Monday, December 7, 2015

Addicted to Reading

"Do you read differently now than you did as a teenager?"
- from Susan

Funny moment to be asking me this. I am reviewing the final pre-print proofs for Mixed Up with Murder, reading revisions to a new book for an editor, and reading enough of my new NaNoWriMo draft so I can finish the last scene, which I had to set aside to re-read and sign off on the final revision for the new edition of Murder in the Abstract (a long and somewhat painful exercise, another story…) I read a lot of my own books now, not always with great enjoyment!

Pre-college, I read hugely on my own, everything I could get my hands on. Lots of Thurber, Michener, Mary Stewart, O’Henry, Shirley Jackson, anything in The New Yorker…I can’t remember every author but lots of costume sagas and quirky stuff, modern Irish stories, historical novels. Pretty much all fiction. I read all the time. In school, Shakespeare, Harper Lee, Mark Twain, sanitized biographies, classics, nothing edgy unless you consider Macbeth edgy, which I emphatically do. It was my writing education.

In college, still in my teens and just beyond, I read James Baldwin, Virginia Woolf, Galsworthy and Flaubert, Tolstoy and James Joyce, Homer, Chaucer and other Early and Middle English tales, more Twain, albeit with a twist (“Come Back to the Raft Ag’in, Huck Honey” was the mind-blowing piece written by one of my wonderful teachers, Leslie Fiedler), reams of bardic Irish literature, and lots of poetry, a feast of poetry. Good stuff, the balance of my education as a writer and source of my passion.

Skipping a few years to today, what do I read? Mostly crime fiction. Almost never fiction in The New Yorker, which generally bores me. Periodically I buy a literary book award winner, and most of those – not all – leave me feeling in need of a blood transfusion. I read much more biography and history and regret that I waited until now to read all of Beowulf, although it’s Seamus Heaney’s 2000 translation that makes it such a tense and colorful tale. I’m re-reading Mrs. Dalloway because I know it’s considered a masterpiece, but, until this reading, wasn’t convinced. These books are refresher courses in what makes good writing and reminds me how much I still have to learn.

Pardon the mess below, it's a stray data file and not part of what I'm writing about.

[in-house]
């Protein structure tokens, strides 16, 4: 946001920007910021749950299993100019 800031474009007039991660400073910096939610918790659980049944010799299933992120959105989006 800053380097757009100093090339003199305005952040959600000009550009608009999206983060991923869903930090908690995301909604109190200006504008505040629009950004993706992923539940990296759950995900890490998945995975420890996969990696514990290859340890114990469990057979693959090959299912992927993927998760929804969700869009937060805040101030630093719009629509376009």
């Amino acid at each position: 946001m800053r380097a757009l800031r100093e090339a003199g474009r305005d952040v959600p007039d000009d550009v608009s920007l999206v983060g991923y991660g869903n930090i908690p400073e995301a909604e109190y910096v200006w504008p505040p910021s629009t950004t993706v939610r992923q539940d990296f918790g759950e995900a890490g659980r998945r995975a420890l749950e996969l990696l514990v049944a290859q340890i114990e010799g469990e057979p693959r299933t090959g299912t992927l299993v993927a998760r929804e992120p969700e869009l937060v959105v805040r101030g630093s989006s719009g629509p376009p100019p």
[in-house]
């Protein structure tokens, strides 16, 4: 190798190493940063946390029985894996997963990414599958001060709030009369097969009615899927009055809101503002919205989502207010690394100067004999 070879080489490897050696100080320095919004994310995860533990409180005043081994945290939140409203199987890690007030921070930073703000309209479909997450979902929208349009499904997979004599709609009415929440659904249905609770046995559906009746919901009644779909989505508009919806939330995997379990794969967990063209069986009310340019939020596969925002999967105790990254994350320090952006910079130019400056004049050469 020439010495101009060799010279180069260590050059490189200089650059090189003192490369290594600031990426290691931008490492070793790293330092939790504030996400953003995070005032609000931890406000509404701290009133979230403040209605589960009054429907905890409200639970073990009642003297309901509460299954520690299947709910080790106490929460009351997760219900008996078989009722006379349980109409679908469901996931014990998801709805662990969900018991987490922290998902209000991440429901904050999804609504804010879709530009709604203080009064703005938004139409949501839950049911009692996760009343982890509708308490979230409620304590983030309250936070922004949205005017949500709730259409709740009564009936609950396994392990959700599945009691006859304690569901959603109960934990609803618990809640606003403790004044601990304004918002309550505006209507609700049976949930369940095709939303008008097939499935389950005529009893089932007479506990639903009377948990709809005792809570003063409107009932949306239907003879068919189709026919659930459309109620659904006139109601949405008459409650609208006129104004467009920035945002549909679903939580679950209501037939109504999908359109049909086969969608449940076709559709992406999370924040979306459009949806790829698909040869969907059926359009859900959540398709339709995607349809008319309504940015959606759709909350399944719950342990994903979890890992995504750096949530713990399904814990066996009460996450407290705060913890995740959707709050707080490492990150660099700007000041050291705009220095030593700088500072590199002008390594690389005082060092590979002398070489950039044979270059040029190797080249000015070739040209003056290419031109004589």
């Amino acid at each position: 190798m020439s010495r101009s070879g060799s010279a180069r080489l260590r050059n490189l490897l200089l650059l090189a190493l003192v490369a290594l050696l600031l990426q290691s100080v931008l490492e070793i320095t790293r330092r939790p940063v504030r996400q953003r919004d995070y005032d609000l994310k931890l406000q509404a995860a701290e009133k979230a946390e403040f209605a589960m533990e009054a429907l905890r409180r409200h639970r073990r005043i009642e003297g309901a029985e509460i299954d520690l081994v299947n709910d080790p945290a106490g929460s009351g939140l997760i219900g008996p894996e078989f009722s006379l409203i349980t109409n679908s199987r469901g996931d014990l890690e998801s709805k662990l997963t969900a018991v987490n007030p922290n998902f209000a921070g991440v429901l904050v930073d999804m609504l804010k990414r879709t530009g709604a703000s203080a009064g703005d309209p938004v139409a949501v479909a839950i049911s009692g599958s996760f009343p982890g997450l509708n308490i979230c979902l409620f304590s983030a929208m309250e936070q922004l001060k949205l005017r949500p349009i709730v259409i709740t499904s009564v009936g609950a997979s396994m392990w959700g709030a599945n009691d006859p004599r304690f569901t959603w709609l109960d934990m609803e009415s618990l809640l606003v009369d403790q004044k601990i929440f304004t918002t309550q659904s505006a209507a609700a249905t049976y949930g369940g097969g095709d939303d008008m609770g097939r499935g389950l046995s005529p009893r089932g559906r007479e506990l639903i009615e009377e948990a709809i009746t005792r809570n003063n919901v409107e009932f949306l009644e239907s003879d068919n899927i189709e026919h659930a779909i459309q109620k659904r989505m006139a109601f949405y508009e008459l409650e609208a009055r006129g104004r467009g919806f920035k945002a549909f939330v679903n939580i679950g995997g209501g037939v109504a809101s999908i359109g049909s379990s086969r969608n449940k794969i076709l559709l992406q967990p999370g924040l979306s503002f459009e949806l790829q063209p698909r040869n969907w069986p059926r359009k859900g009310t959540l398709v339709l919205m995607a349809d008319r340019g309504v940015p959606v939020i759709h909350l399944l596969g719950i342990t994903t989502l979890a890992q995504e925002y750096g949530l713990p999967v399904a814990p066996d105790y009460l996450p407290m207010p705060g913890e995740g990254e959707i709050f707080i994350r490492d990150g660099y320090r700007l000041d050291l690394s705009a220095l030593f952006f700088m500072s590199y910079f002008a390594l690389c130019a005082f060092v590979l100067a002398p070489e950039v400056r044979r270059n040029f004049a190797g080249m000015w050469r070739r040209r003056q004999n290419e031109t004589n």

But, chiefly, I now read crime fiction. New books – lord, there are hundreds, many of them by people I know – and classics, and series I missed out on first time around. New and waiting for me: Terry Shames’ two latest, Stuart Neville’s two latest, Catriona’s latest, Colin Cotterill, Tim Hallinan, Michelle Gagnon…looking at the shelf makes me feel guilty. Classics I am aching to re-read by Tey, Sayers, Stout, Nabb… And these, too, are education. In plotting, in character arcs, in what the market wants and what today’s readers like.

So, no, I guess I don’t really read differently. I read as voraciously as I did when I was 13, still getting my education through the work of great writers.


RJ Harlick said...

As some famous writer said, to be a writer you have to be a reader. Good post, Susan.

Cathy Ace said...

Enjoyable read, Susan. Now I have to put my thinking cap on for Wednesday....